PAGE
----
[ntp:questions] ntpdate.c unsafe buffer write

Serge Bets serge.bets at NOSPAM.laposte.invalid
Mon Feb 11 17:47:59 UTC 2008


Hello Harlan,

 On Monday, February 11, 2008 at 0:33:36 +0000, Harlan Stenn wrote:

> 1) what are you trying to accomplish by the sequence:
>
>  ntpd -gq ; wait a bit; ntpd
>
> that you do not get with:
>
>  ntpd -g ; ntp-wait

Let's compare. I used a some weeks old ntp-dev 4.2.5p95, because the
latest p113 seems to behave strangely (clearing STA_UNSYNC long before
the clock is really synced). The driftfile exists and has a correct
value. ntp.conf declares one reachable LAN server with iburst. There are
4 main cases: initial phase offset bigger than 128 ms, or below, and
your startup method, or my method.

 -1) Initial phase offset over 128 ms, ntp-wait method:

| 0:00 # ntpd -g; ntp-wait; time_critical_apps
| 0:07 time step ==> the clock is very near 0 offset (less than a ms),
|      stratum 16, refid .STEP., state 4
| 0:12 ntp-wait terminates ==> time critical apps can be started
| 1:20 *synchronized, stratum x ==> ntpd starts serving good time

Timings are in minutes:seconds, relative to startup. Note this last
*sync stage, when ntpd takes a non-16 stratum, comes at a seemingly
random moment, sometimes as early as 0:40.


 -2) Initial phase offset over 128 ms, my slew_sleeping script:

| 0:00 # ntpd -gq | slew_sleeping; ntpd
| 0:07 time step, no sleep ==> near 0 offset (time critical apps can be
|      started)
| 0:14 *synchronized ==> ntpd starts serving good time


 -3) Initial phase offset below 128 ms, ntp-wait method (worst case):

| 0:00 # ntpd -g; ntp-wait; time_critical_apps
| 0:07 *synchronized ==> ntpd starts serving time, a still "bad" time,
|      because the 128 ms offset is not yet slewed
| 0:12 ntp-wait terminates ==> time critical apps are started
| 7:30 offset crosses the zero line for the first time, and begins an
|      excursion on the other side (up to maybe 40 ms). The initial good
|      frequency has been modified to slew the phase offset, and is now
|      wildly bad (by perhaps 50 or 70 ppm). The chaos begins, and will
|      stabilize some hours later.


 -4) Initial phase offset below 128 ms, slew_sleeping script:

| 0:00 ntpd -gq | slew_sleeping; ntpd
| 0:07 begin max rate slew, sleeping all the necessary time (max 256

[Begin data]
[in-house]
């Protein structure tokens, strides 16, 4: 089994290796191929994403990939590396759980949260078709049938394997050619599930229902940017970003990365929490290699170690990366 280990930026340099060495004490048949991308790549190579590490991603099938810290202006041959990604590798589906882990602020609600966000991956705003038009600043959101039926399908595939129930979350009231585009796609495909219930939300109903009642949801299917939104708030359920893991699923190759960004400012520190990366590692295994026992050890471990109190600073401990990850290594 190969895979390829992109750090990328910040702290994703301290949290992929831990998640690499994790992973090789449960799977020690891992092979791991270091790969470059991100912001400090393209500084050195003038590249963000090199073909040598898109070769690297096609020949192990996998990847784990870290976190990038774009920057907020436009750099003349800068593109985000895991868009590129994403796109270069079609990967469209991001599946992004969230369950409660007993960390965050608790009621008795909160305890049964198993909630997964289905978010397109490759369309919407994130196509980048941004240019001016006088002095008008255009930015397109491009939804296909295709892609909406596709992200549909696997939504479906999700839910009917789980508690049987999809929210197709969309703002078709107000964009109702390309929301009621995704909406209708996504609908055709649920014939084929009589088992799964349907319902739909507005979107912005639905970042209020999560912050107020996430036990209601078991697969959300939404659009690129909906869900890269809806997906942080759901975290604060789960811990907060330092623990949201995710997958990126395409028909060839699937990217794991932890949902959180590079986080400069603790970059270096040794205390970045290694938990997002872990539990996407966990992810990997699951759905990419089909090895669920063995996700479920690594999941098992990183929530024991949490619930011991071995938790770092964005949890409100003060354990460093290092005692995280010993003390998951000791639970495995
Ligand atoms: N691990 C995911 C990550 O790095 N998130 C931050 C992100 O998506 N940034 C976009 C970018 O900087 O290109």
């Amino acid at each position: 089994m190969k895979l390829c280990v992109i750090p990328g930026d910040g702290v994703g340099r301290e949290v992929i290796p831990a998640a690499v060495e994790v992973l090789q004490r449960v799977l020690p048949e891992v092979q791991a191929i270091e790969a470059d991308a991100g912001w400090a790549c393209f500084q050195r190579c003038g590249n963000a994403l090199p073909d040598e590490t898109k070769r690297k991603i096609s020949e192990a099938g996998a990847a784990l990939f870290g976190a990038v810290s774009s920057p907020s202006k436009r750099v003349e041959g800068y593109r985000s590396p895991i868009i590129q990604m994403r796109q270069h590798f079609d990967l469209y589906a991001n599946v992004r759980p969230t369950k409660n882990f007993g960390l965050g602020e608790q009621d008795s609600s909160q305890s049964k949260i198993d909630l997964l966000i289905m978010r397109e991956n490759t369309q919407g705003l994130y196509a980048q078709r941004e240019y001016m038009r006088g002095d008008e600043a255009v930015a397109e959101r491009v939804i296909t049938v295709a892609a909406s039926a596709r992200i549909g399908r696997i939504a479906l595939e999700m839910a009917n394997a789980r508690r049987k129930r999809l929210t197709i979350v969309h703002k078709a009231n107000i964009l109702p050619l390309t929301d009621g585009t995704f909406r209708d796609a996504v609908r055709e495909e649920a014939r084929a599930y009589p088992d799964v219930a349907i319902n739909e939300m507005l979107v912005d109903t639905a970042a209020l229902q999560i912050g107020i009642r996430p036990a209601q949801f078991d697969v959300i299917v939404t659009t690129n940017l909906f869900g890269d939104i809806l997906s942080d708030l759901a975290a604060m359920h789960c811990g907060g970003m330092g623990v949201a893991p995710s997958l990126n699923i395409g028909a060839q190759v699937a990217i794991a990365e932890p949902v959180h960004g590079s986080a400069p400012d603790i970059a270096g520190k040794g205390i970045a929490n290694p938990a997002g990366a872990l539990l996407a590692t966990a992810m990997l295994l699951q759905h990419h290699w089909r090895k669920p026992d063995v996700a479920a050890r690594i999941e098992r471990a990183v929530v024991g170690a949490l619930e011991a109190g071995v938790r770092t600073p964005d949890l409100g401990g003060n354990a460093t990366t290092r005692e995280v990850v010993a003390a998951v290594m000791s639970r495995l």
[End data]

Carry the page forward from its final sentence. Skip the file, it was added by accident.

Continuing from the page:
|      seconds)
| 4:23 wake-up ==> near 0 offset, time critical apps can be started
| 4:30 *synchronized ==> ntpd starts serving good time


Summary: The ntp-wait method is good at protecting apps against steps,
but not against "large" offsets (tens or a hundred of ms). The daemon
itself can start serving such less-than-good time. Startup takes more
time to reach a near 0 offset, and can wreck the frequency.

The ntpd -gq method does also avoid steps to applications, if all works
well. But it's not a 100% protection, not the goal. It also protects
apps against large offsets, never serves bad time, and never squashes
the driftfile. It makes a much saner daemon startup, more stable, where
the "chaos" situation described above (case #3) doesn't happen. It
startups faster, outside of the cases where ntp-wait cheats by
tolerating not yet good offsets.


If necessary, slew_sleeping and ntp-wait can be combined, for a better
level of protection. What about the following, that should survive even
a server temporarily unavailable during startup, further delaying time
critical apps:

| # ntpd -gq | slew_sleeping; ntpd -g; ntp-wait; time_critical_apps

One could also imagine looping ntpd -gq until it works, then sleep, then
ntpd and time_critical_apps (the slew_sleeping scripts has to be
modified to return success code):

| # while ntpd -gq | slew_sleeping; do :; done; ntpd; time_critical_apps


Serge.
-- 
Serge point Bets arobase laposte point net




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